Speedrun: A Ludum Dare Postmortem
Last weekend, I took part in the 25th Ludum Dare, an online game jam that challenges participants to create a game – from scratch – in just 48 hours. This was my first time doing a game jam, but it definitely won’t be my last. It was a lot of fun!
Each Ludum Dare has a theme, chosen by popular vote. This time, the theme was an interesting twist: “You are the villain”.
My entry is Speedrun, a simple game about evading the highway patrol through heavy traffic for as long as possible.
Here’s a video of the game in action:
It’s not perfect, but I’m very happy with the way it turned out. In keeping with Ludum Dare tradition, I’ve written a postmortem to reflect on the experience.
What Went Well
I finished! It may seem obvious, but this is really the primary challenge of any game jam. The beauty of the 48-hour format is that it forces me to lower my expectations – in a good way.
Development strategy. My goal was to budget the first 50% of the time to getting the game fully playable (feature complete), then spend the rest of the time on polish (graphics, sound, tweaking gameplay, etc.). Although I fell slightly behind schedule, having a plan made it much easier to get a full night’s sleep both nights, knowing that a playable, submittable game was within reach.
Simple gameplay. Although the theme inspired a lot of ambitious, complex ideas, I chose the simplest one that I felt would make a fun game. In fact, I initially wanted to make a one-button game, but I added steering once I decided to do a driving game. It was easy to prototype and tweak because it was so simple.
Graphics. At first, I struggled to get a look that I liked. Luckily, things eventually felt right and the graphics came together rather quickly.
Audio. I had trouble figuring out how to synthesize a convincing engine sound. At the last second, I managed to create decent loops from an actual recording of a Ferrari F355.
Testing. I played the game a lot during development. Not only did this help me iron out some bugs and refine the gameplay, it helped reassure me that there was actually some replay value to the game.
The community. On the evening of the deadline, the IRC channel was full of other participants who were eager to play each others’ games. It was a very friendly, constructive atmosphere.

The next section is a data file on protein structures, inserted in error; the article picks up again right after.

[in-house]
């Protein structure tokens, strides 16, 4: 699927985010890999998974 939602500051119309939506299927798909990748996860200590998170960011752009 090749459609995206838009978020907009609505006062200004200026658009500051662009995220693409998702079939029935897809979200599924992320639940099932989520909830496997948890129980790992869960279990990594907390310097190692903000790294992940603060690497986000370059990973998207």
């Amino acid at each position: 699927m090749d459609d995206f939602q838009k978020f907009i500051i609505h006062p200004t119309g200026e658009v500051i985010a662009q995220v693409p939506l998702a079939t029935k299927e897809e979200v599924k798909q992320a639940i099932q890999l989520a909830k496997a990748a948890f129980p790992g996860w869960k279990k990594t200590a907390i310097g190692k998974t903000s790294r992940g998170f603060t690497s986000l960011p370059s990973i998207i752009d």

What To Improve
Make sure the game includes instructions. I planned to create a title/instruction screen as part of the polish phase, but I ran out of time. It really should’ve been included with the “core” game functionality. That way, it won’t be missing if (that is, when) I run out of time.
Ask others to test – early and often. Although the importance of instructions seems obvious in hindsight, I totally overlooked it because I was so focused on other details. If I had asked others to playtest the game before it was ready for submission, I would’ve realized it sooner.
Stick to familiar tech. I started out with Flixel, which I had only toyed prior to the competition, and quickly found myself frustrated and unproductive. I wasted several hours before starting over from scratch with Love2D.
Build a web version. It’s hard to overstate the value of instant gratification. Games that are playable in the browser are much more likely to be played than other ones, which is why I initially wanted to use Flixel. I did try the Love2D WebPlayer, but there were just too many unsupported features and little issues.
Keep my weekend clear. Easier said than done, of course.
I was stunned to see how well my game scored out of all 902 games (wow). It was rated 7th best overall, 9th best in fun, and 17th best in graphics!
Of course, positive feedback is always nice, but the real reward is finally participating in Ludum Dare after procrastinating for so long. Up to the last minute, I couldn’t decide whether I was going to join in or not – but I’m so glad that I did.
In Ludum Dare tradition, here’s a timelapse recording of my desktop during the development of the game: